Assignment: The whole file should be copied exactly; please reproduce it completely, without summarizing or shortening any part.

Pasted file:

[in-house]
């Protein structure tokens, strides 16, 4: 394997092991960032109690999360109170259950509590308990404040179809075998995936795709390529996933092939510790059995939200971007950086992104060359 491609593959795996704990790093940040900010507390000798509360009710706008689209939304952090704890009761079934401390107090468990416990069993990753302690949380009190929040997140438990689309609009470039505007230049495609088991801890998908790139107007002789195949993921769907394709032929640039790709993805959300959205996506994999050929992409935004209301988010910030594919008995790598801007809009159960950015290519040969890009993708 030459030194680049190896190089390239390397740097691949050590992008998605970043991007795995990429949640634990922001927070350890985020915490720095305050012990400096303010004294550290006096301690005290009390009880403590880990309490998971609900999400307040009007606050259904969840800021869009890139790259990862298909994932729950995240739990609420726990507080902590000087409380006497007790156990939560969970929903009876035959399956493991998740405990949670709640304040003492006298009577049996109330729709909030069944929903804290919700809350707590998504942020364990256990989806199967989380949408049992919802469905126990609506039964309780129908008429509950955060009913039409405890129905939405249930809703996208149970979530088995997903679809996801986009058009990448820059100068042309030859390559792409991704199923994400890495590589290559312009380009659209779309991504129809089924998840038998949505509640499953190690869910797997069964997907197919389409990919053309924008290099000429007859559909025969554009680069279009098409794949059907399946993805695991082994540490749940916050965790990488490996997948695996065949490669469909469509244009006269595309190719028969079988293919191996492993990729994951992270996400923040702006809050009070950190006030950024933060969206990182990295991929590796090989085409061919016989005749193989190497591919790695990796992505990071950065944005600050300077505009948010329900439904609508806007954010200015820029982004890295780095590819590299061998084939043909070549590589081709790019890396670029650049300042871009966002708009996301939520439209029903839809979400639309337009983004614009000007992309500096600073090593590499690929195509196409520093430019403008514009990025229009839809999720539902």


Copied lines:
[in-house]
């Protein structure tokens, strides 16, 4: 394997092991960032109690999360109170259950509590308990404040179809075998995936795709390529996933092939510790059995939200971007950086992104060359 491609593959795996704990790093940040900010507390000798509360009710706008689209939304952090704890009761079934401390107090468990416990069993990753302690949380009190929040997140438990689309609009470039505007230049495609088991801890998908790139107007002789195949993921769907394709032929640039790709993805959300959205996506994999050929992409935004209301988010910030594919008995790598801007809009159960950015290519040969890009993708 030459030194680049190896190089390239390397740097691949050590992008998605970043991007795995990429949640634990922001927070350890985020915490720095305050012990400096303010004294550290006096301690005290009390009880403590880990309490998971609900999400307040009007606050259904969840800021869009890139790259990862298909994932729950995240739990609420726990507080902590000087409380006497007790156990939560969970929903009876035959399956493991998740405990949670709640304040003492006298009577049996109330729709909030069944929903804290919700809350707590998504942020364990256990989806199967989380949408049992919802469905126990609506039964309780129908008429509950955060009913039409405890129905939405249930809703996208149970979530088995997903679809996801986009058009990448820059100068042309030859390559792409991704199923994400890495590589290559312009380009659209779309991504129809089924998840038998949505509640499953190690869910797997069964997907197919389409990919053309924008290099000429007859559909025969554009680069279009098409794949059907399946993805695991082994540490749940916050965790990488490996997948695996065949490669469909469509244009006269595309190719028969079988293919191996492993990729994951992270996400923040702006809050009070950190006030950024933060969206990182990295991929590796090989085409061919016989005749193989190497591919790695990796992505990071950065944005600050300077505009948010329900439904609508806007954010200015820029982004890295780095590819590299061998084939043909070549590589081709790019890396670029650049300042871009966002708009996301939520439209029903839809979400639309337009983004614009000007992309500096600073090593590499690929195509196409520093430019403008514009990025229009839809999720539902």